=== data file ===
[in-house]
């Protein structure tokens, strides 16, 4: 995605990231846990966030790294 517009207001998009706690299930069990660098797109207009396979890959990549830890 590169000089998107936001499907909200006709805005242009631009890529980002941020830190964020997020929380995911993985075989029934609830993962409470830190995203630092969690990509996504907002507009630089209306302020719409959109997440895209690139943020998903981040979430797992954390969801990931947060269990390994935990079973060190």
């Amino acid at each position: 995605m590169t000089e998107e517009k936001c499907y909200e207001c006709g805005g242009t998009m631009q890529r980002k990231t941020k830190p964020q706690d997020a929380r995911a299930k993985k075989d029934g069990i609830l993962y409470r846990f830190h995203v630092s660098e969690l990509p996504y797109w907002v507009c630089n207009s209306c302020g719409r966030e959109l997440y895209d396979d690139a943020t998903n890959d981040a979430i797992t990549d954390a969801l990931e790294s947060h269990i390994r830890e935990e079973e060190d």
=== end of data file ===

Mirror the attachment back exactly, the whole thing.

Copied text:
[in-house]
């Protein structure tokens, strides 16, 4: 995605990231846990966030790294 517009207001998009706690299930069990660098797109207009396979890959990549830890 590169000089998107936001499907909200006709805005242009631009890529980002941020830190964020997020929380995911993985075989029934609830993962409470830190995203630092969690990509996504907002507009630089209306302020719409959109997440895209690139943020998903981040979430797992954390969801990931947060269990390994935990079973060190």
């Amino acid at each position: 995605m590169t000089e998107e517009k936001c499907y909200e207001c006709g805005g242009t998009m631009q890529r980002k990231t941020k830190p964020q706690d997020a929380r995911a299930k993985k075989d029934g069990i609830l993962y409470r846990f830190h995203v630092s660098e969690l990509p996504y797109w907002v507009c630089n207009s209306c302020g719409r966030e959109l997440y895209d396979d690139a943020t998903n890959d981040a979430i797992t990549d954390a969801l990931e790294s947060h269990i390994r830890e935990e079973e060190d």